SBA approved loans with signs of fraud early in pandemic, House report says – The Washington Post | Region & Cash


The Small Business Administration barely reviewed many emergency aid requests early in the pandemic, directing employees to approve requests with obvious signs of fraud, according to a report released Tuesday by a congressional oversight committee.

The report, which examined the agency’s actions during the Trump administration, also found that the contractor called RER Solutions Inc. hired by the SBA to process the relief requests was a small company that handled the barrage of requests during the worst of days could not cope with the economic crisis caused by the pandemic, although it ultimately paid $738 million in a no-bid contract in 2020. The company subcontracted much of the labor to two other firms but was still paid $340 million for the work of six employees in one year, the report said.

The Economic Injury Disaster Loan (EIDL) program, administered by the SBA, provides low-interest loans to companies in disaster areas. With the outbreak of the coronavirus pandemic in the United States in March 2020, millions of businesses were suddenly eligible for relief, and Congress also allocated funds under the program to provide non-repayable grants.

“Today’s report underscores once again the failure of the Trump administration to act as an effective custodian of U.S. taxpayer dollars in response to the economic crisis sparked by the coronavirus pandemic,” said Rep. James E. Clyburn (DS.C.) , Chair of the Select Subcommittee on the Coronavirus Crisis. “They failed to take reasonable steps to prevent EIDL funds from being lost to fraud, and they squandered additional public funds by overpaying a contractor who did little to implement the program.”

Government watchdogs have repeatedly raised concerns about fraud in the EIDL program, and federal investigators have found instances of identity theft, fictitious companies, fake or exaggerated employee numbers, and misuse of program funds.

Between March 2020 and May 2021, the EIDL program provided approximately $230 billion in loans and grants to businesses and nonprofits, according to the Government Accountability Office. This meant an astronomical increase in the workload for the SBA. From March 2020 to February 2021, the agency approved nearly 4 million loan and grant applications. That’s more than the agency had approved in the previous six decades: Between 1953 and March 2020, the SBA approved 2.2 million loan applications.

The agency turned to an existing contractor, RER Solutions, for help. RER was previously awarded a $10 million annual contract by the SBA for its work on economic disaster claims, but that amount rose to $738 million to work on the pandemic-era loans, the federal government’s largest response contract on the economic impact of the virus, the committee found. The contract was awarded without a competitive bidding process, instead the existing contract was modified by RER Solutions.

In the report released on Tuesday, the subcommittee found that the SBA had asked one of RER’s subcontractors to create a “batch” approval function that would allow government employees to approve loan applications en masse without a review.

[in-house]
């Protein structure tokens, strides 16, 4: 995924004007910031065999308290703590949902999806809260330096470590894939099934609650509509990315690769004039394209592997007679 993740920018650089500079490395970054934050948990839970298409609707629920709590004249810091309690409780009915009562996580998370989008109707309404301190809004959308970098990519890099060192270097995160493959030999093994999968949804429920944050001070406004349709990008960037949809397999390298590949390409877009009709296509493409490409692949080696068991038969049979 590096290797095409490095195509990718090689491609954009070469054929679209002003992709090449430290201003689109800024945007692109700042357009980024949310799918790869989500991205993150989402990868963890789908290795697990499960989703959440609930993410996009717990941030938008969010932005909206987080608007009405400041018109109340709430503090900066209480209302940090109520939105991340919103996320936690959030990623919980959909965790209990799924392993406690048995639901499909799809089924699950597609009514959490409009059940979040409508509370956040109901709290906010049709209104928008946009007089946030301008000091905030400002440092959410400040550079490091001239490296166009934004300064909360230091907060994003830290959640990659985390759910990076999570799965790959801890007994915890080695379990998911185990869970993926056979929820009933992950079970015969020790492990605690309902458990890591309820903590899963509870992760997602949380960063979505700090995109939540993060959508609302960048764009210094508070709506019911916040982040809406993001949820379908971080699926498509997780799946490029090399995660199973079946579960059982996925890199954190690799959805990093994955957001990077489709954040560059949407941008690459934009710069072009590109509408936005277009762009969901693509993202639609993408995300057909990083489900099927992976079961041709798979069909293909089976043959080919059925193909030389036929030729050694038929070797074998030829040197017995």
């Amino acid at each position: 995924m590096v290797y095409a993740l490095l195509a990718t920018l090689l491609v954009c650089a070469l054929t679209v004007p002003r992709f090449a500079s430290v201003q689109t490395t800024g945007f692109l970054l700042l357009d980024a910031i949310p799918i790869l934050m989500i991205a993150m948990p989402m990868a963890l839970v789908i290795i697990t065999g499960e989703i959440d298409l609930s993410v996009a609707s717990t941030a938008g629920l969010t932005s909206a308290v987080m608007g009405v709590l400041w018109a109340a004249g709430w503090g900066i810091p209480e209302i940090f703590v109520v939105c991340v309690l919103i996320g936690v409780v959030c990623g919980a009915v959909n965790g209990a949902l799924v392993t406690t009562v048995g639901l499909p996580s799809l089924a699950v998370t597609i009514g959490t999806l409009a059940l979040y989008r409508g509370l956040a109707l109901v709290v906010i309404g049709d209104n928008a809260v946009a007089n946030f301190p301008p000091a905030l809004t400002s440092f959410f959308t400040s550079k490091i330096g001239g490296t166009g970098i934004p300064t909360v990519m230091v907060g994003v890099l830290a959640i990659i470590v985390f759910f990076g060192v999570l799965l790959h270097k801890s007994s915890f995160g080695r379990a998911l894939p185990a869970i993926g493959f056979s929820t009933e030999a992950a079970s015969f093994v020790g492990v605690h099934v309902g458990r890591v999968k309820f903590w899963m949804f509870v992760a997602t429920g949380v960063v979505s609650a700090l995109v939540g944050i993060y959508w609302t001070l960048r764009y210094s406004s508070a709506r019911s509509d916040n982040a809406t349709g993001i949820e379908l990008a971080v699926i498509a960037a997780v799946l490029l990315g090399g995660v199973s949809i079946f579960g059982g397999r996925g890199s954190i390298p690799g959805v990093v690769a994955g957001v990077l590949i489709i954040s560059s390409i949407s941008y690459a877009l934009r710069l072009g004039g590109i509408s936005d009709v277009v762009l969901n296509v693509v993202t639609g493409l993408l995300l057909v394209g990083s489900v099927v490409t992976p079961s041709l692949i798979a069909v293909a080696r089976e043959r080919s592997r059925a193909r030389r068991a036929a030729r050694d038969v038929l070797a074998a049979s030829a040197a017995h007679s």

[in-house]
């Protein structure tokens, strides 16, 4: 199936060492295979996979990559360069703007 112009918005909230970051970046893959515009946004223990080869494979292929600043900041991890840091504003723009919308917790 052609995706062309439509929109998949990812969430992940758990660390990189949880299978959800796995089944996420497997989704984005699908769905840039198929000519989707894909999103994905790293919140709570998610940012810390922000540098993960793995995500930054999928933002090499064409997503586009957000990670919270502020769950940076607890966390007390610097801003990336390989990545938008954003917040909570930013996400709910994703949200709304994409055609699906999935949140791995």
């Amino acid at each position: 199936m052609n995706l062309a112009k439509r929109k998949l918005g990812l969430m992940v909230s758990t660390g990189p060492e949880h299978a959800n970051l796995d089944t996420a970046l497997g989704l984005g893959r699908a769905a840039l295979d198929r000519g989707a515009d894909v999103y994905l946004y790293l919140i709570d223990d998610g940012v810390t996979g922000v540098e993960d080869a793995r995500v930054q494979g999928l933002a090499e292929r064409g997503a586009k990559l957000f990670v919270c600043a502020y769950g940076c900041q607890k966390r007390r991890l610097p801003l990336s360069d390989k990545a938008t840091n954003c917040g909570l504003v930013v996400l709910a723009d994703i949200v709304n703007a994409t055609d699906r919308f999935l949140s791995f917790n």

“As a result, as many as 1.6 million, or 41 percent, of the 3.9 million loan applications that were eventually approved may have been approved without an actual review by an SBA staffer,” the committee noted. “The SBA’s guidelines also indicate that some applications were included in these batches without verification despite the presence of fraud indicators for approval.”

The SBA restricted its use of the batch approval in August 2020 following a critical report from a regulatory body, the report said.

RER did not immediately respond to requests for comment.

“The Trump administration has prioritized speed over certainty, a decision that has opened the floodgates for scammers and exposes taxpayers’ dollars to fraud, waste and abuse,” an SBA spokesman said in a statement to the Washington Post Biden-Harris SBA focused on unburdening small businesses quickly and efficiently without compromising the integrity of our programs. Today’s special committee report recognizes the success of the Biden administration’s reforms, which curbed fraud, protected taxpayers and ensured critical aid funds went to the small businesses Congress sought to help. ”

When applications were reviewed by SBA officials, reviewers were instructed to approve filings even if there was evidence of fraud, such as: B. Information that cannot be validated, evidence of the applicant’s death, or failed identity verification.

RER awarded part of the project to Rocket Loans, an online personal loan company. Another subcontractor was Rapid Financial Services, a Rocket-affiliated company, which “provided most of the labor and technology needed to complete the contract,” the committee said.

Rocket and Rapid did not immediately respond to requests for comment.

Of the $738 million paid by SBA for the contract through February 2021, RER received $357 million, Rocket $233 million and Rapid $148 million. Six RER employees, 20 Rocket employees and 163 Rapid employees worked on the project, the committee said. The committee found that after paying the costs associated with the project, RER brought in $340 million. Rocket Loans is part of Rocket Companies, which is chaired by billionaire Dan Gilbert, who had a relationship with President Donald Trump’s family during his tenure.

The committee’s report is based on 17,000 pages of SBA and contractor documents, staff meetings with the agency and companies, and testimonies from the SBA’s Inspector General.

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